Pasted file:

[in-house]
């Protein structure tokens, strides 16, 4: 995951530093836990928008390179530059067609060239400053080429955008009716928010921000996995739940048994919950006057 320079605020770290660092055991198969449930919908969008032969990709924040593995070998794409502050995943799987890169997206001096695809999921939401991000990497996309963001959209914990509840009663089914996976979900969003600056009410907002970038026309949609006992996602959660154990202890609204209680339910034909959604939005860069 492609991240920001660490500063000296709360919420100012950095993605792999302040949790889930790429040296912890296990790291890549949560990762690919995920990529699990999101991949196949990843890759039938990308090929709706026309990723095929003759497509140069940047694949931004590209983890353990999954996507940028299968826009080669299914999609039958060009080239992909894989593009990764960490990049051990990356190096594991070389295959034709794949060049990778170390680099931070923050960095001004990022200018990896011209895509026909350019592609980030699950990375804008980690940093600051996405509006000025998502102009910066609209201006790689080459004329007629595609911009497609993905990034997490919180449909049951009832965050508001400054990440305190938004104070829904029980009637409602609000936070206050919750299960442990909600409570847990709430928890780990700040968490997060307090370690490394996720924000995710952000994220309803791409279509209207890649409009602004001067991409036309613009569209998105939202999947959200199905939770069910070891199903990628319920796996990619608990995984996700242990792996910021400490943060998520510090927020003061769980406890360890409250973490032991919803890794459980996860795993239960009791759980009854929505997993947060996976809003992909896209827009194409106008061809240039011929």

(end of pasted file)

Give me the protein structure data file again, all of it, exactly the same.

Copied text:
[in-house]
């Protein structure tokens, strides 16, 4: 995951530093836990928008390179530059067609060239400053080429955008009716928010921000996995739940048994919950006057 320079605020770290660092055991198969449930919908969008032969990709924040593995070998794409502050995943799987890169997206001096695809999921939401991000990497996309963001959209914990509840009663089914996976979900969003600056009410907002970038026309949609006992996602959660154990202890609204209680339910034909959604939005860069 492609991240920001660490500063000296709360919420100012950095993605792999302040949790889930790429040296912890296990790291890549949560990762690919995920990529699990999101991949196949990843890759039938990308090929709706026309990723095929003759497509140069940047694949931004590209983890353990999954996507940028299968826009080669299914999609039958060009080239992909894989593009990764960490990049051990990356190096594991070389295959034709794949060049990778170390680099931070923050960095001004990022200018990896011209895509026909350019592609980030699950990375804008980690940093600051996405509006000025998502102009910066609209201006790689080459004329007629595609911009497609993905990034997490919180449909049951009832965050508001400054990440305190938004104070829904029980009637409602609000936070206050919750299960442990909600409570847990709430928890780990700040968490997060307090370690490394996720924000995710952000994220309803791409279509209207890649409009602004001067991409036309613009569209998105939202999947959200199905939770069910070891199903990628319920796996990619608990995984996700242990792996910021400490943060998520510090927020003061769980406890360890409250973490032991919803890794459980996860795993239960009791759980009854929505997993947060996976809003992909896209827009194409106008061809240039011929």